Magazine article Drug Topics

New Treatment in Pipeline May Alter Asthma Therapy

Magazine article Drug Topics

New Treatment in Pipeline May Alter Asthma Therapy

Article excerpt

The 17 million Americans suffering from asthma may soon have a better deal. Clinical trial results from two novel therapies that could change the treatment of allergic asthma stole the spotlight at the annual meeting in San Diego of the American Academy of Allergy, Asthma, and Immunology (AAAAI). Both treatments directly or indirectly target IgE, which causes the release of inflammatory agents such as histamine, prostaglandins, and leukotrienes. Those agents are the source of the patient's symptoms.

The new therapy nearest to the clinic is the humanized anti-IgE monoclonal antibody rhuMAb-E25 (olizumab, Genentech, developed in cooperation with Novartis and Tanox). A New Drug Application is expected to be filed by midyear.

Phase III data presented by William Busse, M.D., of the University of Wisconsin, who is also the AAAAI president-elect, indicated that the drug was both safe and effective in children as well as adults. It reduces the need for inhaled rescue medications for exacerbations of asthma, as well as the need for corticosteroids, he said.

In one trial, 525 adults who were symptomatic despite taking inhaled corticosteroids were randomized to rhuMAb-25, given subcutaneously, or to placebo over 16 weeks. This was followed by a 12-week period in which the dose of steroids was gradually reduced in both groups. Busse reported that during the stable treatment period, 39 patients (14.6% of 268 patients) on the anti-IgE monoclonal antibody had exacerbations of their asthma, compared with 60 (23.3% of 257 patients) on placebo. During the corticosteroid-reduction period, 57 of the 268 on olizumab (21.3%) had asthma exacerbations, compared with 83 of 257 (32.3%) of the placebo group.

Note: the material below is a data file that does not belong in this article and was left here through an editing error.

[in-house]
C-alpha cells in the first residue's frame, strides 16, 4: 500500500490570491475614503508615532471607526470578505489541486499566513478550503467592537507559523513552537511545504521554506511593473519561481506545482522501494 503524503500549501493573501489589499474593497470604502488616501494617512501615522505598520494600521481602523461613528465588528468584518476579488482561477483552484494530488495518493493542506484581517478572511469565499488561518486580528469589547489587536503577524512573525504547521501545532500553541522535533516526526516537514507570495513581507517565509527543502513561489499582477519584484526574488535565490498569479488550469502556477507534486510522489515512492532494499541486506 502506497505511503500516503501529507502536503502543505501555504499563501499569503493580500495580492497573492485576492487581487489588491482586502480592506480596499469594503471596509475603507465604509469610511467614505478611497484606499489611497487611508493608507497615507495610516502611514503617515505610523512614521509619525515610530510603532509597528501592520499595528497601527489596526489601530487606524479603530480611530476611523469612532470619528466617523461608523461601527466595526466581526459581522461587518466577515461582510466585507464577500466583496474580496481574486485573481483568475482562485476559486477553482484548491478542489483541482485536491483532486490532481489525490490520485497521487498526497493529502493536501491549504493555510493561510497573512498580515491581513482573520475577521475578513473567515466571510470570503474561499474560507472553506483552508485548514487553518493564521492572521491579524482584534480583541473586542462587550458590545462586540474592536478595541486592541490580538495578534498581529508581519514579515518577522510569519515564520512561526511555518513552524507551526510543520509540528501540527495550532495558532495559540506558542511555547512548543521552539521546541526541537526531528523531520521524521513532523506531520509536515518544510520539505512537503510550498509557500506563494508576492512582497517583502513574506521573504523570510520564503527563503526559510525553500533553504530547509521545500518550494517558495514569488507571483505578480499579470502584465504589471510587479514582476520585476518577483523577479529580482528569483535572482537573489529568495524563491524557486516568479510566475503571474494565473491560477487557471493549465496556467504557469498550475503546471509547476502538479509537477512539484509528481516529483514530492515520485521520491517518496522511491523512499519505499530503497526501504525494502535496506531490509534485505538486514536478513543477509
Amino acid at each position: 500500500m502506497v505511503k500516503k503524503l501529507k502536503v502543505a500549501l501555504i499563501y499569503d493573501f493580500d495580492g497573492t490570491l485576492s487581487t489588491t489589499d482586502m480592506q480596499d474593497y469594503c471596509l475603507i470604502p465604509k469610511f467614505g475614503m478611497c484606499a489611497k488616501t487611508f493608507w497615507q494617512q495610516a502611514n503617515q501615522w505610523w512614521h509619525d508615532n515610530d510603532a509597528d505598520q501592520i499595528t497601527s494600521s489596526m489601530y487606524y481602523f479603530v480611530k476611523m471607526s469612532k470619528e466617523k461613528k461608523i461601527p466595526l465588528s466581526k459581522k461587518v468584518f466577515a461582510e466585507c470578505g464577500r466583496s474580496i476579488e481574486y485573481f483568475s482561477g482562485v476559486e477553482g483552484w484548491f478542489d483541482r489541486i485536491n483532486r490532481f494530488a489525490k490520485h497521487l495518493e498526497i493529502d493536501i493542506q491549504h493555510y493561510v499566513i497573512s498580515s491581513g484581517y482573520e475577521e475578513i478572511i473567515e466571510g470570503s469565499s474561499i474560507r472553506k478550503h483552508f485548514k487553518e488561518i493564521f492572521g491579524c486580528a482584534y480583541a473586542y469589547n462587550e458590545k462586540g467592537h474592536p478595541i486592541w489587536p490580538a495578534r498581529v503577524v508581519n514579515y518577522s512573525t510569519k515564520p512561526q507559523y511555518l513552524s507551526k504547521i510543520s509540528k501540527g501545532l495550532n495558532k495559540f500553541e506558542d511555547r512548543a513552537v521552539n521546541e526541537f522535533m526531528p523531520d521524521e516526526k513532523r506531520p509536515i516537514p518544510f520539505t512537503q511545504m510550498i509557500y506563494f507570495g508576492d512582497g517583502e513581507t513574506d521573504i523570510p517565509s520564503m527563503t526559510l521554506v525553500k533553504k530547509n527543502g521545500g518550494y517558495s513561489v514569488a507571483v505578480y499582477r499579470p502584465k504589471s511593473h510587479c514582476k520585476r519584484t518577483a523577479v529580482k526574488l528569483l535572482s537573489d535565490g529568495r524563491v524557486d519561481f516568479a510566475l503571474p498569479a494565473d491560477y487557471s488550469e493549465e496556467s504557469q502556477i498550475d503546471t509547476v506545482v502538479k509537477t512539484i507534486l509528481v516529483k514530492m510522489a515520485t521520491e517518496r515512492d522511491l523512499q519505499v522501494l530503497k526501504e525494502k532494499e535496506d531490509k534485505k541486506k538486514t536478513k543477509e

Adverse events were seen in six patients in both groups, but none were judged to be drug related. The one case of anaphylaxis was seen in a patient with known sensitivity to quinolones after being treated with that antibiotic.

In the second phase III study, in 334 children aged six to 12, no adverse events were reported to be drug related in either the placebo or drug arm of the study. Safety data from a five-month follow-- up of this group is pending, Busse said.

In a different approach, Jonathan Corren, M.D., of the University of California Los Angeles, medical director of the Allergy Research Foundation, reported that interleukin or Il 4-R (Nuvance, Immunex) significantly improved the FEV^sub 1^, an important measure of lung function as well as asthma symptoms. It also reduced the need for beta agonist rescue medication and decreased inflammation, which was measured by nitric oxide production, when given as a single dose. …

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